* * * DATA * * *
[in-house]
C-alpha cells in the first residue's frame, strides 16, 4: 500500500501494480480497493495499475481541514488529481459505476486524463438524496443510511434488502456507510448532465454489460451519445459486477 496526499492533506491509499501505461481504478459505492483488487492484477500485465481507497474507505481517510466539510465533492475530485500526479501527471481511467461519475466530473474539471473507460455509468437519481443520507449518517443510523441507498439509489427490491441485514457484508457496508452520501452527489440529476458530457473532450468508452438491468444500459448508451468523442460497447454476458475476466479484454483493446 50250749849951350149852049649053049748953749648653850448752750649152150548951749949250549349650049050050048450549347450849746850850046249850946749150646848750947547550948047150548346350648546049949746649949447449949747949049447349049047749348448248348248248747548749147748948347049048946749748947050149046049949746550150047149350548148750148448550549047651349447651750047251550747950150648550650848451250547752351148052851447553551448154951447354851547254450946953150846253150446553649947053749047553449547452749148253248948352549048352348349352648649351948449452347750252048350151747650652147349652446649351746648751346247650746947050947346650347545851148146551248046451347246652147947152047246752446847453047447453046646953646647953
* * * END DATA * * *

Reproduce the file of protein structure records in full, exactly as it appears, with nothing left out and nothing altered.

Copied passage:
[in-house]
C-alpha cells in the first residue's frame, strides 16, 4: 500500500501494480480497493495499475481541514488529481459505476486524463438524496443510511434488502456507510448532465454489460451519445459486477 496526499492533506491509499501505461481504478459505492483488487492484477500485465481507497474507505481517510466539510465533492475530485500526479501527471481511467461519475466530473474539471473507460455509468437519481443520507449518517443510523441507498439509489427490491441485514457484508457496508452520501452527489440529476458530457473532450468508452438491468444500459448508451468523442460497447454476458475476466479484454483493446 50250749849951350149852049649053049748953749648653850448752750649152150548951749949250549349650049050050048450549347450849746850850046249850946749150646848750947547550948047150548346350648546049949746649949447449949747949049447349049047749348448248348248248747548749147748948347049048946749748947050149046049949746550150047149350548148750148448550549047651349447651750047251550747950150648550650848451250547752351148052851447553551448154951447354851547254450946953150846253150446553649947053749047553449547452749148253248948352549048352348349352648649351948449452347750252048350151747650652147349652446649351746648751346247650746947050947346650347545851148146551248046451347246652147947152047246752446847453047447453046646953646647953